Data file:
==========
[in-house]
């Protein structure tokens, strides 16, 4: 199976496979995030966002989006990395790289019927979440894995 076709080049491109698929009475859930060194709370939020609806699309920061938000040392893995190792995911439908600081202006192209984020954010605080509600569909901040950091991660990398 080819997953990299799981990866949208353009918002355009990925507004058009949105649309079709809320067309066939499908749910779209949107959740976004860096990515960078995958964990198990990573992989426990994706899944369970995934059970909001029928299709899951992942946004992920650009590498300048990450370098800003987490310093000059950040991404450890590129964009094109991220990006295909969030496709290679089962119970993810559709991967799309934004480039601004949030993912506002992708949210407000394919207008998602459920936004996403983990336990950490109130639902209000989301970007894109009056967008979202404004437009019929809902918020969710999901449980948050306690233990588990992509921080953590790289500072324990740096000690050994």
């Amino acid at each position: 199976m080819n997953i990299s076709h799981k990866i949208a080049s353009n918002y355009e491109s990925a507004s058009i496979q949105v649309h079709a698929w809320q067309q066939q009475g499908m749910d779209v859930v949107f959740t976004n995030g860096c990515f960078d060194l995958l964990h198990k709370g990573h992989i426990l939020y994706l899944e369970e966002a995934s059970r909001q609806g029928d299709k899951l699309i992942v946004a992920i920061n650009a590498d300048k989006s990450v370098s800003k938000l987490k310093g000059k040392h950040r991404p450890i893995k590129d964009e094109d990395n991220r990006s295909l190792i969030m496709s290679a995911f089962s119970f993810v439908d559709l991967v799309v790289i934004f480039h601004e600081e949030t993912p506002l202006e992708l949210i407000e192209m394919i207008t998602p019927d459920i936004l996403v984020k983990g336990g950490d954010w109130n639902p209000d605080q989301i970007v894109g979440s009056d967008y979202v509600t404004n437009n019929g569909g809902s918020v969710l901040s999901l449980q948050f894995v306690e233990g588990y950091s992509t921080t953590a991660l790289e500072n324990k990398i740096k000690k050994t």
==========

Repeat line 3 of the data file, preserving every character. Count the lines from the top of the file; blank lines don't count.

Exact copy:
């Amino acid at each position: 199976m080819n997953i990299s076709h799981k990866i949208a080049s353009n918002y355009e491109s990925a507004s058009i496979q949105v649309h079709a698929w809320q067309q066939q009475g499908m749910d779209v859930v949107f959740t976004n995030g860096c990515f960078d060194l995958l964990h198990k709370g990573h992989i426990l939020y994706l899944e369970e966002a995934s059970r909001q609806g029928d299709k899951l699309i992942v946004a992920i920061n650009a590498d300048k989006s990450v370098s800003k938000l987490k310093g000059k040392h950040r991404p450890i893995k590129d964009e094109d990395n991220r990006s295909l190792i969030m496709s290679a995911f089962s119970f993810v439908d559709l991967v799309v790289i934004f480039h601004e600081e949030t993912p506002l202006e992708l949210i407000e192209m394919i207008t998602p019927d459920i936004l996403v984020k983990g336990g950490d954010w109130n639902p209000d605080q989301i970007v894109g979440s009056d967008y979202v509600t404004n437009n019929g569909g809902s918020v969710l901040s999901l449980q948050f894995v306690e233990g588990y950091s992509t921080t953590a991660l790289e500072n324990k990398i740096k000690k050994t």